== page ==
After Kevin, she had told Jas she was giving up the apps altogether. ‘I hear you, babe,’ Jas said, wincing as she recounted the evening. ‘It’s like they think I’m … weird or too much or something,’ Marisa had said. ‘I can see it in their eyes.’
‘You’re reading too much into it.’ Jas twiddled a small diamond hoop in her earlobe. ‘Like I always say, it’s maths.’
Jas had read an article online about the fact that there were fewer men than women on dating apps, and she cited it frequently.
‘And when you’re a Black woman, it’s even worse,’ she said. ‘Trust me. Hardly anyone swipes right on me.’
‘Racists,’ Marisa said.
‘Yeah, but honestly though.’ Her face was serious and Marisa felt bad. ‘It’s everywhere.’
‘I texted Kevin.’
‘Again?’ Jas looked at her.
In fact, Marisa had texted Kevin several times. At first, she simply wanted to tell him he owed her an explanation but then she had got angry and accused him of being a misogynist prick. Her last WhatsApp had simply said ‘Fuck off.’ He’d stopped reading her messages. The ticks no longer went blue. Or perhaps he had blocked her. That kind of thing had happened before.
Marisa nodded, taking the bottle of wine from Jas to fill up her glass. ‘I just wanted to draw a line under it.’
‘Makes sense,’ Jas said.
Jake had been different from the start. For one thing, he always responded to her messages. They had met at a theme party, organised by the online agency she had signed up to which prided itself on ‘find- ing your perfect match’. It was a dreary, fancy-dress affair and Marisa drank too much. She had chatted briefly to him at the bar and he had insisted she take his number.
She had woken up with a fuzzy head the next day, but there was already a text from Jake on her phone when she reached for it. He messaged her consistently for about two weeks before he asked whether she’d like to meet up for a date.
Instead of drinks or dinner, Jake had suggested a cafe in the middle of the day, which Marisa liked. It meant there would be no tipsy awkwardness at the end about whether to kiss or not. It was unthreatening and uncomplicated: a simple meeting to see whether they still gelled.
He was already sitting at a table by the window when she got there, a cup of coffee in front of him with a small shortbread biscuit on the saucer in the shape of a star. His blond-brown hair was short and unfussy, swept into place with a moderate amount of gel. His clothes were freshly pressed and unexceptional: a grey T-shirt with no logo; chinos worn in at the knees; a dark belt with a burnished brass buckle; a watch with a dulled silver strap.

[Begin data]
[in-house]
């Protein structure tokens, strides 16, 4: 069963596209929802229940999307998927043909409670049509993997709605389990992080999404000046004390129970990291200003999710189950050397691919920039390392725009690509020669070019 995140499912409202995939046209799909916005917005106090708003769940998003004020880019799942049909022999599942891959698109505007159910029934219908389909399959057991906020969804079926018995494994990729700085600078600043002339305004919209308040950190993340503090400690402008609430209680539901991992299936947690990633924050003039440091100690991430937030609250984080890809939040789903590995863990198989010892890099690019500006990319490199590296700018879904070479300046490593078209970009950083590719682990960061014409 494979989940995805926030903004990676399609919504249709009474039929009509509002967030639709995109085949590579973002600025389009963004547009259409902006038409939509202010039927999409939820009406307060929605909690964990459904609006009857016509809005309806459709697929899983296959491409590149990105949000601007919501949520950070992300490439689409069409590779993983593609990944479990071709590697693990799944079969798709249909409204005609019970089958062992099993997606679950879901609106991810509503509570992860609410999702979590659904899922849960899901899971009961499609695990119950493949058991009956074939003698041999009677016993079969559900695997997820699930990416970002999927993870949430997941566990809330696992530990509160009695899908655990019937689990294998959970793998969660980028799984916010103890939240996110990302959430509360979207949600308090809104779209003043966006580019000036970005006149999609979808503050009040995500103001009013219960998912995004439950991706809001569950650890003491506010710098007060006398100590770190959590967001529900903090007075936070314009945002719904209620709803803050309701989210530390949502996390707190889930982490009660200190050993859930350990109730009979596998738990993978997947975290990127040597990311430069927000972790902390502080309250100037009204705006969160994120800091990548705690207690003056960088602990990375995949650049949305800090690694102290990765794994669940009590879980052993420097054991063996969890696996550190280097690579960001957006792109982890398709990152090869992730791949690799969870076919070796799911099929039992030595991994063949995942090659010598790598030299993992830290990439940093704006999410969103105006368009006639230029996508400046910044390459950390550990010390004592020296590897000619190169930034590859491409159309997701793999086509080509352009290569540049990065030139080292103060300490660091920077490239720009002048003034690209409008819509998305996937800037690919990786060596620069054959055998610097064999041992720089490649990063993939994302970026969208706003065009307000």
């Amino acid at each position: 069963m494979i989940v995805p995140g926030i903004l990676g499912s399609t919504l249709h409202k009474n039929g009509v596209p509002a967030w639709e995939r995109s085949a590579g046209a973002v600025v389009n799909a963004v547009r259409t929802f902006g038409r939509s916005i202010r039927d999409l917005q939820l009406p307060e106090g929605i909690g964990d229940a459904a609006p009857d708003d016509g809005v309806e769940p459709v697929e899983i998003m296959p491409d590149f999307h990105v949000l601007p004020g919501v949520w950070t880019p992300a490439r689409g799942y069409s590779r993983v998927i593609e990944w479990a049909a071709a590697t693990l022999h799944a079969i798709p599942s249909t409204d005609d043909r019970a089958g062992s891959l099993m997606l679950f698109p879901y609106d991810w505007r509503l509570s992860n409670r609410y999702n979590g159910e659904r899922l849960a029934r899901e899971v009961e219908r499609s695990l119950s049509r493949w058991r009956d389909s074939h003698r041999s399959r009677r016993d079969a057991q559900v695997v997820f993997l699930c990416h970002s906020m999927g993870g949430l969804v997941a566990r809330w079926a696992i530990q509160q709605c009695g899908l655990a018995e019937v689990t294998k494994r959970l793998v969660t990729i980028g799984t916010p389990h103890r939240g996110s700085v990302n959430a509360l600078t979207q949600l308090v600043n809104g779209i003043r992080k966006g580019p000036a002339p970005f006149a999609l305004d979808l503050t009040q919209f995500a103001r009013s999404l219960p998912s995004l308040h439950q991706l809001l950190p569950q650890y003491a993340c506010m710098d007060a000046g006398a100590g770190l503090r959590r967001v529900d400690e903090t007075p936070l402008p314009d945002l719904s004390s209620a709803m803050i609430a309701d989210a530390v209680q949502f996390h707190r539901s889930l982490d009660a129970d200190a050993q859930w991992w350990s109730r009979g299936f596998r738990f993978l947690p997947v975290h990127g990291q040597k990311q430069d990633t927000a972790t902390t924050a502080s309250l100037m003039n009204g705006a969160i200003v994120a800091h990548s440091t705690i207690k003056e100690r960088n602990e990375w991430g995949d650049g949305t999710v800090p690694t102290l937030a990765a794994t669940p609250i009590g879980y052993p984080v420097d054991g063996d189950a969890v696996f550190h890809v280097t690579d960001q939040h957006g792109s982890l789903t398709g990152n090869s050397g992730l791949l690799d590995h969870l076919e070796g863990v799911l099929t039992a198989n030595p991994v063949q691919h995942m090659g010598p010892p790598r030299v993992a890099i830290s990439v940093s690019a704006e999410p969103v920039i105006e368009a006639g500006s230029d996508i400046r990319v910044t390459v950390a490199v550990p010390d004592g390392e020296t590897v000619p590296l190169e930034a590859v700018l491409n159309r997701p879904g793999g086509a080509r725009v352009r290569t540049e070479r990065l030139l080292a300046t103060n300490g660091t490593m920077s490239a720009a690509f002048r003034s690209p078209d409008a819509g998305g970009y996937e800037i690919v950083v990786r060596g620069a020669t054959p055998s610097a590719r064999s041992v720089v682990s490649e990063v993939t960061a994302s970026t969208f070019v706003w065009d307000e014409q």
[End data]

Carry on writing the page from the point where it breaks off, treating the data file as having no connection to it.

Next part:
When she walked into the cafe, Marisa felt a strange sense of peace settle just underneath her breastbone, as though a bird’s wings had stopped their fluttering.
She wasn’t sure how to greet him, so she held out her arm to shake his hand, which he did while looking her directly in the eyes. He made no motion to lean forward and graze her cheek, and she was relieved when he sat back down on his side of the table, and she took a chair opposite him with just the right amount of distance between them.
He smelled of freshly washed laundry. No cologne. His face was uncomplicated: a defined chin and boyish cheeks. Kind eyes. A smat- tering of sandy-coloured stubble. He had looks you could imagine ageing well and at the same time you could see instantly what sort of a child he had been. Underneath his T-shirt was a ripple of muscle, but it was muscle that didn’t like to announce itself. It was not gym-obsessive muscle, but the understated strength of a man who could, if required, be counted on to push a car whose engine had given out.
In the cafe, Jake took quiet charge. He asked Marisa what she’d like to order, and then conveyed this desire to the waitress as if Marisa might find it too much bother to do it herself. She liked that. Shecould imagine Jas rolling her eyes at her lack of feminist outrage. Her tea arrived in a glass pot on a wooden tray with a rectangular egg-timer. ‘I don’t know if you’ve had our tea before,’ the waitress said. She had